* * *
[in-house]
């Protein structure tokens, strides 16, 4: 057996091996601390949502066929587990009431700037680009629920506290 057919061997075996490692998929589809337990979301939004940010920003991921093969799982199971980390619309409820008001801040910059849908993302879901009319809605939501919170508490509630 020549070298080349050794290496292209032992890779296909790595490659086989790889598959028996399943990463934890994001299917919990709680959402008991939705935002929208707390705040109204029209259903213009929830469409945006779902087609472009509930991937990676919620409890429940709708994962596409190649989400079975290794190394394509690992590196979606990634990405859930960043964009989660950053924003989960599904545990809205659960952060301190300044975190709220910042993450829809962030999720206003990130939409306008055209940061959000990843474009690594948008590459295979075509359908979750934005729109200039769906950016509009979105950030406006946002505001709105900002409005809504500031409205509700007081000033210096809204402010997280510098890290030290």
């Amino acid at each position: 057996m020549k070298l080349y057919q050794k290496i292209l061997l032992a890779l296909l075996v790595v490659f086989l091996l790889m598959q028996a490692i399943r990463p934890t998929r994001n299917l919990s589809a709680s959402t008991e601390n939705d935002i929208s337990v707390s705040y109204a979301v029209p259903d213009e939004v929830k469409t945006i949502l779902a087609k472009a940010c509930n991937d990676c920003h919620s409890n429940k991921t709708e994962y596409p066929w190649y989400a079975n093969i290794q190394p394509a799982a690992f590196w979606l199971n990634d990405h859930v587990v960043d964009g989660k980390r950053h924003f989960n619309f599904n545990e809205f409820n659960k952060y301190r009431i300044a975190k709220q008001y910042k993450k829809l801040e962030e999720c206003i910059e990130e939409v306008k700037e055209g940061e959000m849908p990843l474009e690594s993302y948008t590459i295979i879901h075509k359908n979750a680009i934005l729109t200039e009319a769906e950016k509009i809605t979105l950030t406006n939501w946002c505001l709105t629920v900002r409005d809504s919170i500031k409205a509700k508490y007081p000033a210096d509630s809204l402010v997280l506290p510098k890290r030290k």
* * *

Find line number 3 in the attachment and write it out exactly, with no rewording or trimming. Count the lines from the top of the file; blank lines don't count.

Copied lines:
């Amino acid at each position: 057996m020549k070298l080349y057919q050794k290496i292209l061997l032992a890779l296909l075996v790595v490659f086989l091996l790889m598959q028996a490692i399943r990463p934890t998929r994001n299917l919990s589809a709680s959402t008991e601390n939705d935002i929208s337990v707390s705040y109204a979301v029209p259903d213009e939004v929830k469409t945006i949502l779902a087609k472009a940010c509930n991937d990676c920003h919620s409890n429940k991921t709708e994962y596409p066929w190649y989400a079975n093969i290794q190394p394509a799982a690992f590196w979606l199971n990634d990405h859930v587990v960043d964009g989660k980390r950053h924003f989960n619309f599904n545990e809205f409820n659960k952060y301190r009431i300044a975190k709220q008001y910042k993450k829809l801040e962030e999720c206003i910059e990130e939409v306008k700037e055209g940061e959000m849908p990843l474009e690594s993302y948008t590459i295979i879901h075509k359908n979750a680009i934005l729109t200039e009319a769906e950016k509009i809605t979105l950030t406006n939501w946002c505001l709105t629920v900002r409005d809504s919170i500031k409205a509700k508490y007081p000033a210096d509630s809204l402010v997280l506290p510098k890290r030290k």